Thousands rallied in Hong Kong for a second day on Sunday, in an area popular with mainland Chinese shoppers, as deep-seated anger and frustration at the government’s handling of an extradition bill refuses to dissipate.
Demonstrators marched in heat of about 32 degrees Celsius in Sha Tin, a town between Hong Kong island and the border with China that has previously been a battleground for those upset by the flood of Chinese day-trippers.
On Saturday, protesters have clashed with police in a town near the boundary with mainland China where thousands rallied against the presence of Chinese traders, seizing on another grievance following major unrest over an extradition bill.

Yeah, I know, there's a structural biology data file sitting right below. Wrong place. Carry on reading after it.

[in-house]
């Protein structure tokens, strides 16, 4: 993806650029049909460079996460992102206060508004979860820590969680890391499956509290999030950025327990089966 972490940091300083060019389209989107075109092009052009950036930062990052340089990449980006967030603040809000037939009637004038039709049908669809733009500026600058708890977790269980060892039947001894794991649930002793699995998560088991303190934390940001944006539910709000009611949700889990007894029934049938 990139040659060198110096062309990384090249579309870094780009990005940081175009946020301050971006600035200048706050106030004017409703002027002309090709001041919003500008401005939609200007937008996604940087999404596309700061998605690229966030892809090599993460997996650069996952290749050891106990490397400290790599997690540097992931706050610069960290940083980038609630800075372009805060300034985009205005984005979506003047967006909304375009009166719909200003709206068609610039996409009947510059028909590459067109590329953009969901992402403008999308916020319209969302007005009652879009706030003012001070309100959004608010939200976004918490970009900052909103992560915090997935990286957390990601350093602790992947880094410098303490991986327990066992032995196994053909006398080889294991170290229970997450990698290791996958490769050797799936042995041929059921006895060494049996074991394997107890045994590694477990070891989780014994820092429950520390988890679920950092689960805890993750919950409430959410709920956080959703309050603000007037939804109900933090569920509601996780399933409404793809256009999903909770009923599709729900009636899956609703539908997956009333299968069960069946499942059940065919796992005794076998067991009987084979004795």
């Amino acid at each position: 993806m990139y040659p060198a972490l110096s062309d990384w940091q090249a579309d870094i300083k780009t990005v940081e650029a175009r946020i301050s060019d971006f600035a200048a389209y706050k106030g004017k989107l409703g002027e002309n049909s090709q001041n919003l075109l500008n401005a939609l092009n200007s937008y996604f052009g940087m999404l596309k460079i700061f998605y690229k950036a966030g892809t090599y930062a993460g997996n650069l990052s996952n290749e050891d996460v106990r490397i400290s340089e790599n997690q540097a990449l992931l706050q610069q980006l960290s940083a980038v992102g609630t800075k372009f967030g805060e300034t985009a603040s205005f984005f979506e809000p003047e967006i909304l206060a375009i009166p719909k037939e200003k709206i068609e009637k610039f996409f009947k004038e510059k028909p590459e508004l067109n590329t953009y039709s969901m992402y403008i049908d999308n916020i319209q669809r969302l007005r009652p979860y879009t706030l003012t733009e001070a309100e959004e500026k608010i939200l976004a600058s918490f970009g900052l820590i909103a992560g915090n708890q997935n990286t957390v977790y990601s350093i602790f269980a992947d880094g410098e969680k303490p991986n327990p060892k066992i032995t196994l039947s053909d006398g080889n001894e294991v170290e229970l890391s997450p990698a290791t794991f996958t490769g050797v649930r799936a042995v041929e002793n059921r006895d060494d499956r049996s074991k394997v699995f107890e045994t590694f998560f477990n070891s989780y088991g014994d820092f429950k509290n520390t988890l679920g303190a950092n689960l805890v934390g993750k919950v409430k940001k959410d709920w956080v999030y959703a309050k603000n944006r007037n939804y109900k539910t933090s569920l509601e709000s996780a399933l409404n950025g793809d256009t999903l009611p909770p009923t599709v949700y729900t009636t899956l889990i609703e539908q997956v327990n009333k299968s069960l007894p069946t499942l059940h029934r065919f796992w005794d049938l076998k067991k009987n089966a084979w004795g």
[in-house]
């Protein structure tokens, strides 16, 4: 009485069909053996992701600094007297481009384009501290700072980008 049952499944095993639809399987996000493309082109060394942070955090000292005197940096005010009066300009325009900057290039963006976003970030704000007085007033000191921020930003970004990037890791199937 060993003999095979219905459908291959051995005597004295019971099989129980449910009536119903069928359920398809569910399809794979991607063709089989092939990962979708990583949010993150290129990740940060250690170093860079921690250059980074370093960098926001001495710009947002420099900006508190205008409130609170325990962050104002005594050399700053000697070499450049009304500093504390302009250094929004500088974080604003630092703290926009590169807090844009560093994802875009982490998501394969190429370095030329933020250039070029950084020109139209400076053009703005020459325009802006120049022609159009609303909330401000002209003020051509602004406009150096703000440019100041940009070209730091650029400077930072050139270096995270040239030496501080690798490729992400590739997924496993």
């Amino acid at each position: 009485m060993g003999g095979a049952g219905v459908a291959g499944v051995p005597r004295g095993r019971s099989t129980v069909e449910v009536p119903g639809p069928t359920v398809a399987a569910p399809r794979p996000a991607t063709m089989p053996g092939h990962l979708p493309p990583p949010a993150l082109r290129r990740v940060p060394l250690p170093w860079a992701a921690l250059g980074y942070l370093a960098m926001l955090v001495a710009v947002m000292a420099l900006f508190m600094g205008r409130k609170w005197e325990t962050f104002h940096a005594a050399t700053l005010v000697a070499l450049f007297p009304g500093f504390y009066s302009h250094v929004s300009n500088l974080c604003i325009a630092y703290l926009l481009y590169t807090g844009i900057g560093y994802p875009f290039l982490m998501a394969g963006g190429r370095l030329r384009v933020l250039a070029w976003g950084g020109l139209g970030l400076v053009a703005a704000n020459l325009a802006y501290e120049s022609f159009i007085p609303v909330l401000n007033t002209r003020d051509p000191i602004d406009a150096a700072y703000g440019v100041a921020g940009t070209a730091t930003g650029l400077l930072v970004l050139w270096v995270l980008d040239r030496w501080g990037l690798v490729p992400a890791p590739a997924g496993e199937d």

Protesters in Sheung Shui, not far from the Chinese city of Shenzhen, threw umbrellas and hardhats at police, who retaliated by swinging batons and firing pepper spray.
They are also demanding that Lam step down and seeking an independent investigation into complaints of police brutality.
‘Stop police violence, defend press freedom’: Hong Kong reporters stage rare protest over police treatment.
Hundreds of journalists and their supporters marched to police headquarters and Chief Executive Carrie Lam’s office on Sunday, urging the authorities to respect press freedom.
“During the recent series of protests, journalists were unjustifiably dispersed, pushed away, verbally insulted, or even beaten by batons, [and] shot by bean bag rounds by police officers on a number of occasions,” a statement from the Hong Kong Journalists Association said.
Protesters urged Lam to honour the Pledge to Uphold Press Freedom she signed during the 2017 chief executive election.
Edited by staff